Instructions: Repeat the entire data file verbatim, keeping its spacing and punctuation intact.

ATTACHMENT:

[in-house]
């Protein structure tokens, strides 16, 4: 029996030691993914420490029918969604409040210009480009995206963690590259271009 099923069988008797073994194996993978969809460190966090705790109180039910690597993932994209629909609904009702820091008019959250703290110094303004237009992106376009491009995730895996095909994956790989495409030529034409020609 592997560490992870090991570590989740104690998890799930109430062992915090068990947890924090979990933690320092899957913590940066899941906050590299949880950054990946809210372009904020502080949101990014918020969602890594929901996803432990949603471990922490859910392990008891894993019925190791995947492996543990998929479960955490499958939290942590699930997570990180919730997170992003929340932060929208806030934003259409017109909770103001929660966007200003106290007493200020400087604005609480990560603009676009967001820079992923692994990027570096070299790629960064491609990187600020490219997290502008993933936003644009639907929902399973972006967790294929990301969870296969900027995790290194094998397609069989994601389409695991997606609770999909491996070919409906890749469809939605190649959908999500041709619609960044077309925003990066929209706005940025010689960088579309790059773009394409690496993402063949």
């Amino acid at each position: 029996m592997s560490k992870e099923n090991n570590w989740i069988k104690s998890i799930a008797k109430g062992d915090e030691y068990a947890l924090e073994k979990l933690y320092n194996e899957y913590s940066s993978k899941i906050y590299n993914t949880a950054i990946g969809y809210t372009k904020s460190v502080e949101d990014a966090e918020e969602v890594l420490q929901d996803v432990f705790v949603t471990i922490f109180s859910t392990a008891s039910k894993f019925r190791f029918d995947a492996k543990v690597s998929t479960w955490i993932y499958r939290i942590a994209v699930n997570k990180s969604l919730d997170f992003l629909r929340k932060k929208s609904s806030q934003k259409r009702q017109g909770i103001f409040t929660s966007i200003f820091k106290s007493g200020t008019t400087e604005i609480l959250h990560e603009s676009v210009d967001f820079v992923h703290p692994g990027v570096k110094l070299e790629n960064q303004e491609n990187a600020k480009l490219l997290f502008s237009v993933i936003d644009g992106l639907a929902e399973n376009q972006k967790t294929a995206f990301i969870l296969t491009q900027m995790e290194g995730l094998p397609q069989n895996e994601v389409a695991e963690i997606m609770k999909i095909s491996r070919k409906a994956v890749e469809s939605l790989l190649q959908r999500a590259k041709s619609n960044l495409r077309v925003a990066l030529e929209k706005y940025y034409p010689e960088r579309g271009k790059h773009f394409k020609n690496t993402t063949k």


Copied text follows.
[in-house]
């Protein structure tokens, strides 16, 4: 029996030691993914420490029918969604409040210009480009995206963690590259271009 099923069988008797073994194996993978969809460190966090705790109180039910690597993932994209629909609904009702820091008019959250703290110094303004237009992106376009491009995730895996095909994956790989495409030529034409020609 592997560490992870090991570590989740104690998890799930109430062992915090068990947890924090979990933690320092899957913590940066899941906050590299949880950054990946809210372009904020502080949101990014918020969602890594929901996803432990949603471990922490859910392990008891894993019925190791995947492996543990998929479960955490499958939290942590699930997570990180919730997170992003929340932060929208806030934003259409017109909770103001929660966007200003106290007493200020400087604005609480990560603009676009967001820079992923692994990027570096070299790629960064491609990187600020490219997290502008993933936003644009639907929902399973972006967790294929990301969870296969900027995790290194094998397609069989994601389409695991997606609770999909491996070919409906890749469809939605190649959908999500041709619609960044077309925003990066929209706005940025010689960088579309790059773009394409690496993402063949």
């Amino acid at each position: 029996m592997s560490k992870e099923n090991n570590w989740i069988k104690s998890i799930a008797k109430g062992d915090e030691y068990a947890l924090e073994k979990l933690y320092n194996e899957y913590s940066s993978k899941i906050y590299n993914t949880a950054i990946g969809y809210t372009k904020s460190v502080e949101d990014a966090e918020e969602v890594l420490q929901d996803v432990f705790v949603t471990i922490f109180s859910t392990a008891s039910k894993f019925r190791f029918d995947a492996k543990v690597s998929t479960w955490i993932y499958r939290i942590a994209v699930n997570k990180s969604l919730d997170f992003l629909r929340k932060k929208s609904s806030q934003k259409r009702q017109g909770i103001f409040t929660s966007i200003f820091k106290s007493g200020t008019t400087e604005i609480l959250h990560e603009s676009v210009d967001f820079v992923h703290p692994g990027v570096k110094l070299e790629n960064q303004e491609n990187a600020k480009l490219l997290f502008s237009v993933i936003d644009g992106l639907a929902e399973n376009q972006k967790t294929a995206f990301i969870l296969t491009q900027m995790e290194g995730l094998p397609q069989n895996e994601v389409a695991e963690i997606m609770k999909i095909s491996r070919k409906a994956v890749e469809s939605l790989l190649q959908r999500a590259k041709s619609n960044l495409r077309v925003a990066l030529e929209k706005y940025y034409p010689e960088r579309g271009k790059h773009f394409k020609n690496t993402t063949k």